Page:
“Name It, Change It” is a project intended to help women candidates succeed in this campaign season, with the ultimate goal of increasing the number of women in elective office. The Women’s Media Center has teamed up with the Women’s Campaign Forum and Political Parity to monitor the media coverage of women’s campaigns and identify and condemn instances of sexist commentary. A recent study has shown that such sexism not only can cost women an election, but discourages them from running at all. At the campaign’s launch last month, Women’s Media Center founder Gloria Steinem made it easy to identify sexism by applying the concept of reversibility: test the suspect phrase by applying it to the other gender. “Don’t say she’s just out of graduate school but he’s a rising star,” Steinem wrote. “Don’t say she has no professional training but he worked his way up.”

Even more familiar is the falling back on descriptions of a woman candidate’s appearance—her clothing, her hair, her (un)attractiveness—not her statements on policy. One egregious example: a widely circulated video that explicitly compares the physical attractiveness of conservative women to that of their liberal counterparts, against an audio track of  the song “Pretty Woman” followed by “Who Let the Dogs Out?”

If the 2008 election was complicated in terms of gender politics, the 2010 midterms are exponentially more so. Tea Party women, exemplified by Sharron Angle  (left) and Christine O’Donnell (below), are dominating the chatter of the punditocracy. Unquestionably, the largely mocking, 24/7 saturation coverage of these women has a sexist tinge, if only because the focus has been on, at least in O’Donnell’s case, strange things she said more than a decade ago. Why is so much written about her dabbling in witchcraft as a teenager? Why isn’t she being pressed to reveal and explain her current positions instead? Why is Bill Maher picking on her? Why is he not similarly tearing into, for example, Alvin Greene, the unemployed, indicted, come-from-nowhere senatorial wannabe from South Carolina? A brief moment in the limelight and poof! Greene’s off the radar.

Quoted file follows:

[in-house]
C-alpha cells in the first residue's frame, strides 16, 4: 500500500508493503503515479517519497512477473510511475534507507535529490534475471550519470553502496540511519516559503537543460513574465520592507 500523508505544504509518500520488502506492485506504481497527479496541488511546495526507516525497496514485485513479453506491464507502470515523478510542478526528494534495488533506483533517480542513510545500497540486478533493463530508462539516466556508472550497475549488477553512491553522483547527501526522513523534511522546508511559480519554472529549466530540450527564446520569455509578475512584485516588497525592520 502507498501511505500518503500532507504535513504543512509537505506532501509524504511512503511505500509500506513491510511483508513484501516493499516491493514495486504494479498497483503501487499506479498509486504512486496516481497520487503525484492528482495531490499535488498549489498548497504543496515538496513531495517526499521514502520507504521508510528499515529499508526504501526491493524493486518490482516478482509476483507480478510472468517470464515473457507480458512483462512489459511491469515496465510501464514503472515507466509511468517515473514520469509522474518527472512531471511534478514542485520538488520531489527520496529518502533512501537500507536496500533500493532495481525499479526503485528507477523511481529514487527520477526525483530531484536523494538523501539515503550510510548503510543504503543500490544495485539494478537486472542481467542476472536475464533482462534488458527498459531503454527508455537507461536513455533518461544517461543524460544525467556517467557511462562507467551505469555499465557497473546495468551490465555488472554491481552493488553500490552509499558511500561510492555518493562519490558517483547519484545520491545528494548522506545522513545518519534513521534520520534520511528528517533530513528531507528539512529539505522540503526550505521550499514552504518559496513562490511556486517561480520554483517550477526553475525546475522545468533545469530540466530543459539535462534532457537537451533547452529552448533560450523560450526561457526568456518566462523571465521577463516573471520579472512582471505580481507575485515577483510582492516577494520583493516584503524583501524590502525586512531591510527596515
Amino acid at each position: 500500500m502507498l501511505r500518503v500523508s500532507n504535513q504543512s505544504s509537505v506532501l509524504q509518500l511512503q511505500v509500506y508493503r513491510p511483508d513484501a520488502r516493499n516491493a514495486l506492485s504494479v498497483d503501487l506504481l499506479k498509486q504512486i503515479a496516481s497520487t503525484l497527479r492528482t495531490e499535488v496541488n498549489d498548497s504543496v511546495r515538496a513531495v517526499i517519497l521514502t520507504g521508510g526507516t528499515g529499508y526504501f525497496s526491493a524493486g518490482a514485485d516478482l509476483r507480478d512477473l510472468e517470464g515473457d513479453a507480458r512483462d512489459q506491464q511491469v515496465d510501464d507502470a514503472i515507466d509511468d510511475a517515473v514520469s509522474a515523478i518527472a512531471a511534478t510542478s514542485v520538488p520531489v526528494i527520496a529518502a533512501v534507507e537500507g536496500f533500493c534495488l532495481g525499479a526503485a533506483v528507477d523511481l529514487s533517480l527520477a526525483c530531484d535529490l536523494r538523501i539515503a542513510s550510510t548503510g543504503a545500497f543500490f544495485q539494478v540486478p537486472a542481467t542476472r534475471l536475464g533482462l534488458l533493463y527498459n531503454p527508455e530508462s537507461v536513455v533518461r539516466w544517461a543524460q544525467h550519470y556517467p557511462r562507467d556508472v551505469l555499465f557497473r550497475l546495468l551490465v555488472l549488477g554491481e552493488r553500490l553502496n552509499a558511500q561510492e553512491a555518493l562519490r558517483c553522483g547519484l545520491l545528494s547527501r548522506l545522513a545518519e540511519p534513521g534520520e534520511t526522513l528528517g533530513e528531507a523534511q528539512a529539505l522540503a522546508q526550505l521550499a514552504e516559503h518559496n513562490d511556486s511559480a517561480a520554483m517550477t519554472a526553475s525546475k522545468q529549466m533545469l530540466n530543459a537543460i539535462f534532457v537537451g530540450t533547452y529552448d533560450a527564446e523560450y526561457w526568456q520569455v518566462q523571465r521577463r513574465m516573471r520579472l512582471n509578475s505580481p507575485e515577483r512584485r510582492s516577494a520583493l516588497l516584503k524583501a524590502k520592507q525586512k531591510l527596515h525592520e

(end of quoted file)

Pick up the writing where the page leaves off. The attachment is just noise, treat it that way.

Complicating O’Donnell’s situation are some of the opinions she’s expressed over the years—statements that are so far afield, they almost beg to be ridiculed. She has claimed to be “privy” to classified information that China has a “strategic plan to take over America”; she has stated that masturbation is equivalent to adultery and should therefore be forbidden; and she has maintained that cloning researchers have produced “mice with fully functioning human brains.” O’Donnell has complained of “character assassination” by the media.  I think she’s right; furthermore, she’s clearly vulnerable and naïve. (The canny Sarah Palin came up with good advice: “explain what the real witchcraft and voodoo politics and economics is and that’s what’s going on in D.C.”)

But let’s not overlook the fact that O’Donnell is running for high political office. It’s not just a case of “if you can’t stand the heat, get out of the kitchen”—the question is whether O’Donnell and some of the others running this year belong anywhere near the “kitchen” to begin with. But even if that’s so, shouldn’t they be judged on their thoughts about—and possible solutions for—the problems facing their constituents today, rather than statements made years ago?

Poorly qualified candidates tarnish the images of other women who have studied and worked hard to prepare themselves for public service. We should consider the possibility that politicians who favor repealing or gutting programs that protect women may be furthering their agenda by promoting women candidates who undermine the position, stature, and respect that women have earned for themselves over the past decades.